420DC Weekly Round Up
Headlines from 2/23-3/2
Brought to you by The Outlaw Report
In a report published by the D.C. Fiscal Policy Institute, author Doni Crawford predicts D.C.’s adult-use (recreational) cannabis program, “if designed well, will be able to create more equity, and in some areas, reparations for the damage past cannabis policy has wrought.” The report goes on to saty, “given that structural racism is designed to protect wealth for white people and deny it to Black people and other people of color—combined with the specific economic harm for people of color created by prior cannabis policy—simply opening up this industry without intentionality will exacerbate inequities.”
When dispensaries opened Tuesday morning, the website they typically use to check a patient’s identification, photo, doctor’s information and most importantly—their monthly allotment—had vanished, preventing them from making any sales. Certifying physicians who have to renew their patient’s medical cannabis certifications each year were unable to recertify the list of their patients whose certification expired while the system was (and still is) not working. “I have patients using [cannabis] for cancer treatment, or for managing side effects of their cancer treatment. I have patients using it for seizures,” one nurse practitioner said. “There are times they don’t have access to their medication because of a website, and that is completely irresponsible.”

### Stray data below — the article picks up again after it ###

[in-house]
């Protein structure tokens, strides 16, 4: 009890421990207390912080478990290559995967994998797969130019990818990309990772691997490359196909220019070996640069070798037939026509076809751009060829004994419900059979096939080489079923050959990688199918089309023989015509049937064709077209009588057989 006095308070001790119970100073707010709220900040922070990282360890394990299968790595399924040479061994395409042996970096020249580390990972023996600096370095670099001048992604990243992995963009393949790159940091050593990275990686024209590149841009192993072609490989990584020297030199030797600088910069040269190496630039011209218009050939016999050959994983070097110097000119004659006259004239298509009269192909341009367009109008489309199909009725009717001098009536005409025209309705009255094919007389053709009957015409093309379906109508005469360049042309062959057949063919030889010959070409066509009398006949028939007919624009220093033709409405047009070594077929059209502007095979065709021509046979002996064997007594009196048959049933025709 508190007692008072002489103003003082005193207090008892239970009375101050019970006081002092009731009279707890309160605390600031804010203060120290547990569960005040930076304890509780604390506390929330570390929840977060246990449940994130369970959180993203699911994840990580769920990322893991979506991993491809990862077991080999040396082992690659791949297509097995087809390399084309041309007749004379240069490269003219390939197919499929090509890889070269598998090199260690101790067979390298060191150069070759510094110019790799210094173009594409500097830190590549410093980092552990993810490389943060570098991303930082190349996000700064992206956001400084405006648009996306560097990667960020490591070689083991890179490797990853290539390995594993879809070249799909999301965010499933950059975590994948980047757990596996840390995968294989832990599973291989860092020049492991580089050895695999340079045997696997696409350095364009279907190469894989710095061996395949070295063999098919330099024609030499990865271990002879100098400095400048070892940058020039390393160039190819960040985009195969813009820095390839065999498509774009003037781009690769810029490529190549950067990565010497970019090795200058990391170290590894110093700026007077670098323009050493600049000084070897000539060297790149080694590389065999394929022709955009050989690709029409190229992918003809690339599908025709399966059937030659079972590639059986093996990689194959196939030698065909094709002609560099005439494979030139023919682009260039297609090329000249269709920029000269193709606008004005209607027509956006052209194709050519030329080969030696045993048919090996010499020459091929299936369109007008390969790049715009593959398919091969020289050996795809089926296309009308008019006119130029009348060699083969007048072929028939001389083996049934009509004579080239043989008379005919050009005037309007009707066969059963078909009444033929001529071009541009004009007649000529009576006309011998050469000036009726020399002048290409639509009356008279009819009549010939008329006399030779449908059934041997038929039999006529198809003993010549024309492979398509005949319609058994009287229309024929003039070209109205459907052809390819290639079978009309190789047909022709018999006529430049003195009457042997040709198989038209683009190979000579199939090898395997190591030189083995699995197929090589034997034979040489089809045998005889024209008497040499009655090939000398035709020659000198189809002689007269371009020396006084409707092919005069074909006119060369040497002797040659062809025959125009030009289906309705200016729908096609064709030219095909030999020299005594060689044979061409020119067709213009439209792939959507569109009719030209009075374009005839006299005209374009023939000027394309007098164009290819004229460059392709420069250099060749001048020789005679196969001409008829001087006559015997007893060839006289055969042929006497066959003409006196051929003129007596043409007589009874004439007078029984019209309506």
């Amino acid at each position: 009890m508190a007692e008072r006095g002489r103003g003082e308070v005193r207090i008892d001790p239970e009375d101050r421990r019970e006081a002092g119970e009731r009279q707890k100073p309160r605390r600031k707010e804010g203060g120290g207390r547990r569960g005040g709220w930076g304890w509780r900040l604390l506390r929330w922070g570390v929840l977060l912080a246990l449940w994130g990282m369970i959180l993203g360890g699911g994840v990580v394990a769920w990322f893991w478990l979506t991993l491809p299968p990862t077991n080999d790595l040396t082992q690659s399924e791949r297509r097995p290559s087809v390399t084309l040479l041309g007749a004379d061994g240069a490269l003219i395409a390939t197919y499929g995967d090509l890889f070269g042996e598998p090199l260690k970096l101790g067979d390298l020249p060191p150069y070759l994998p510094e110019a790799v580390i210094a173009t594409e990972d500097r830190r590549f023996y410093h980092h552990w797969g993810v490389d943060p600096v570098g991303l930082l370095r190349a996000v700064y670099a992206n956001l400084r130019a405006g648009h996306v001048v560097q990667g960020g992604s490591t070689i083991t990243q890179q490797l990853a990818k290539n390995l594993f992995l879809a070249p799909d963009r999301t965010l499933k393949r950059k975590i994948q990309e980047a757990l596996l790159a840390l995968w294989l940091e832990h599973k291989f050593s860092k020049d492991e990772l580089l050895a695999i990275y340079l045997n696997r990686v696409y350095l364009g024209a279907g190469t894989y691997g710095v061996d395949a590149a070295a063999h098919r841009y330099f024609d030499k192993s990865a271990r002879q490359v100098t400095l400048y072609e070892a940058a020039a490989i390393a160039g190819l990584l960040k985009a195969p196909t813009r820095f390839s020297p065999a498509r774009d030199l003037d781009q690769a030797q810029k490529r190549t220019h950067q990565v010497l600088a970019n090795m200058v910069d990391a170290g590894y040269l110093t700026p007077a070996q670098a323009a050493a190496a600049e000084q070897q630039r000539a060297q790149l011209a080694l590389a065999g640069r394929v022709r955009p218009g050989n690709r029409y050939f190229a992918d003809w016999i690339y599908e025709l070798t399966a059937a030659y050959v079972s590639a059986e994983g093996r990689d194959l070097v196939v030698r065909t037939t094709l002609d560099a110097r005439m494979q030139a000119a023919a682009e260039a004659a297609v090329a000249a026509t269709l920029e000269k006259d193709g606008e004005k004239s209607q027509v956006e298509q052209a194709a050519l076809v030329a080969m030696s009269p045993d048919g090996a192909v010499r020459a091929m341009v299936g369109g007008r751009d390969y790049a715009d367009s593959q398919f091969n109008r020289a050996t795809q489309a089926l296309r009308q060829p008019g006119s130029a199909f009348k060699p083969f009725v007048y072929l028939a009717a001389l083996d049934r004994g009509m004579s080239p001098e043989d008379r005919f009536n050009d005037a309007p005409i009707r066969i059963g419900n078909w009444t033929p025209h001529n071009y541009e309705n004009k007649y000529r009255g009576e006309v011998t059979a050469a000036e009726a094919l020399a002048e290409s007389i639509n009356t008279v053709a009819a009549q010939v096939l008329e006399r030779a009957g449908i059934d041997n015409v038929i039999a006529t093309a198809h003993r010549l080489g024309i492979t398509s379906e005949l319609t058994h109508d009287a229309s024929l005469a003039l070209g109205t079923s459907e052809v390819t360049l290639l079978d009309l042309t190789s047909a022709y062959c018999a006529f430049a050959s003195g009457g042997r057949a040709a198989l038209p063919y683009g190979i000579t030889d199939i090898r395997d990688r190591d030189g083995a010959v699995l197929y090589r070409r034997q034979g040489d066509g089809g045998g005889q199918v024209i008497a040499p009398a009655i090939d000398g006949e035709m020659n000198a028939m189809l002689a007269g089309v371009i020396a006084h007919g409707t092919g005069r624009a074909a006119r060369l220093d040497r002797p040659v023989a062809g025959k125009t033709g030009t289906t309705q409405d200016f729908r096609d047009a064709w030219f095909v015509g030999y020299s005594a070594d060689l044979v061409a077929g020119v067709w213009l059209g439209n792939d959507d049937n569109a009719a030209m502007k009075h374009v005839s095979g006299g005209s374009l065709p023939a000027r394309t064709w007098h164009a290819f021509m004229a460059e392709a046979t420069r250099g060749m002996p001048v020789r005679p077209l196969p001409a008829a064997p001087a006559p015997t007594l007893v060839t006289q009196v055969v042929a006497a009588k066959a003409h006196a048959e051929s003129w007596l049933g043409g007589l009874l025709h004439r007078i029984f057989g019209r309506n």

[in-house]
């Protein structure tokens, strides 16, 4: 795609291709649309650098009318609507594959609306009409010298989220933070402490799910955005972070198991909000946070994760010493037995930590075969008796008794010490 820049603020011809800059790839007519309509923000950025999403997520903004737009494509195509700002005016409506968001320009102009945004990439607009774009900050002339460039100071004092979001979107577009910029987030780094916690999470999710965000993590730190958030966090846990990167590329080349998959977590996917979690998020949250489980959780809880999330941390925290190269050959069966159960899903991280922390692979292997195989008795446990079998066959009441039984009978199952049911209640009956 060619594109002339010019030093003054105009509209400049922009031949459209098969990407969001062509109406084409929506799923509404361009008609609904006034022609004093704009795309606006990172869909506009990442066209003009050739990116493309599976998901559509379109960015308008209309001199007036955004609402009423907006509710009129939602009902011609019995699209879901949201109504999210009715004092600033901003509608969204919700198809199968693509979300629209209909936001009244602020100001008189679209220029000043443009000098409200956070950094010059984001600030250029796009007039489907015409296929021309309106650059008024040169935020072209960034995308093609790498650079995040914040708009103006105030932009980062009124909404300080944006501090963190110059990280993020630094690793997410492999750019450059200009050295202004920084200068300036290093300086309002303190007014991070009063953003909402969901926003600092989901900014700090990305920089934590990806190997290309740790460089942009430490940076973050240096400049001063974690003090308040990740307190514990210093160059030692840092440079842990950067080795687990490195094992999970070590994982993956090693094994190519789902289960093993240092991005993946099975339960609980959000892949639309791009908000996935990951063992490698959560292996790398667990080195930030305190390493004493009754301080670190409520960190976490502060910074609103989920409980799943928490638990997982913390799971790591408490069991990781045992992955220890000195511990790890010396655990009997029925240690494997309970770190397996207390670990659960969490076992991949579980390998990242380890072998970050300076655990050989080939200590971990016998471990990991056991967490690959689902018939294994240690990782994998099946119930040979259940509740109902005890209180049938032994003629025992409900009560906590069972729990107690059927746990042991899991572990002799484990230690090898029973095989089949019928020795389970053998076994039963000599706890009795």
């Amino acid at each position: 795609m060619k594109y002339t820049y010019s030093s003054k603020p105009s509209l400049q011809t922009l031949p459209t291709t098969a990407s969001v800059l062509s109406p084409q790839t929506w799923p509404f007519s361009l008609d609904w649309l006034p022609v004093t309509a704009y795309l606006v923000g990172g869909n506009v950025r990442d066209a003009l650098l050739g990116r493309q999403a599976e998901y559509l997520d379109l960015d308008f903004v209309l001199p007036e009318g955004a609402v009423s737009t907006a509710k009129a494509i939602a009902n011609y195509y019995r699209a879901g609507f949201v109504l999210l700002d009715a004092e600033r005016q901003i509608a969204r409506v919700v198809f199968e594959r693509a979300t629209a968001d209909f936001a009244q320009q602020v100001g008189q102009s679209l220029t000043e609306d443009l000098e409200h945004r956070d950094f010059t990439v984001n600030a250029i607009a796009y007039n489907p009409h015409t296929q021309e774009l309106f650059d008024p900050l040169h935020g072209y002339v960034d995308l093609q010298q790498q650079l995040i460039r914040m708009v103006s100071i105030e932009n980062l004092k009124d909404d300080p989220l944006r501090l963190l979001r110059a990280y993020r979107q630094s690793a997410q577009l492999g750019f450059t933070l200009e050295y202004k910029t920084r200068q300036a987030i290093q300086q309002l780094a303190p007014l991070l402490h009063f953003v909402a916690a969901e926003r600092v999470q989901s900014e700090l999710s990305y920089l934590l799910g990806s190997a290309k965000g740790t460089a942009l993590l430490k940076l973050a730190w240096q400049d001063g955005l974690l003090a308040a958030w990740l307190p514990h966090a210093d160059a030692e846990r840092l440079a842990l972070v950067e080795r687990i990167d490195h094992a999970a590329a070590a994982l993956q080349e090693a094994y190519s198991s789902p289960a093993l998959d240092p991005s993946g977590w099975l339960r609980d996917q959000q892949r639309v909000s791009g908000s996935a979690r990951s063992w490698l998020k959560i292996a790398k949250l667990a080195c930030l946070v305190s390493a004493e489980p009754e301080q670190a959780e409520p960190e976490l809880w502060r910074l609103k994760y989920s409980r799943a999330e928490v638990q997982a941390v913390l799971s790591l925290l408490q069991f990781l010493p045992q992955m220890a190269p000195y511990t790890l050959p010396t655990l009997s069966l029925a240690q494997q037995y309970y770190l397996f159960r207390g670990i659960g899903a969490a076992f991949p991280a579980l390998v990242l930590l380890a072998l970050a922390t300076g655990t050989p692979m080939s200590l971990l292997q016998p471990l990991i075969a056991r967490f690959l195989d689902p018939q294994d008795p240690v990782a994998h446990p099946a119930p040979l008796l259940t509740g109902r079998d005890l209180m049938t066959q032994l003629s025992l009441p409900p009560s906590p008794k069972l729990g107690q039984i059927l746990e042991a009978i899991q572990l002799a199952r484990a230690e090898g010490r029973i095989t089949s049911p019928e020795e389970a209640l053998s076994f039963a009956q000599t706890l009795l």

According to a press release from Marijuana Justice, which analyzed data from the Office of the Executive Secretary of the Supreme Court of Virginia, Black Virginians made up 52% of all possession charges since decriminalization was implemented in July 2020, even though they only account for 20% of the population of Virginia. “Virginia has never proven to be competent in enforcing marijuana laws fairly,” Marijuana Justice Executive Director Chelsea Higgs Wise told Outlaw Report. She said the latest arrest numbers are proof of “our own living legacy of systemic harm that must be stopped through legalizing marijuana right.”
Crestone, a sort-of documentary from Baltimore filmmaker Marnie Ellen Herztler tells the story of a group of twentysomethings with a whole lot of creativity and a whole lot of angst and plenty of time on their hands who moved out to Crestone, Colorado where they grow pot and record strange, oft-brilliant rap songs. Weed documentaries are pretty common during this moment of decriminalization and legalization, but Crestone feels like weed—it is partially narrated by a stoned, drone operator—and that’s a lot more rare.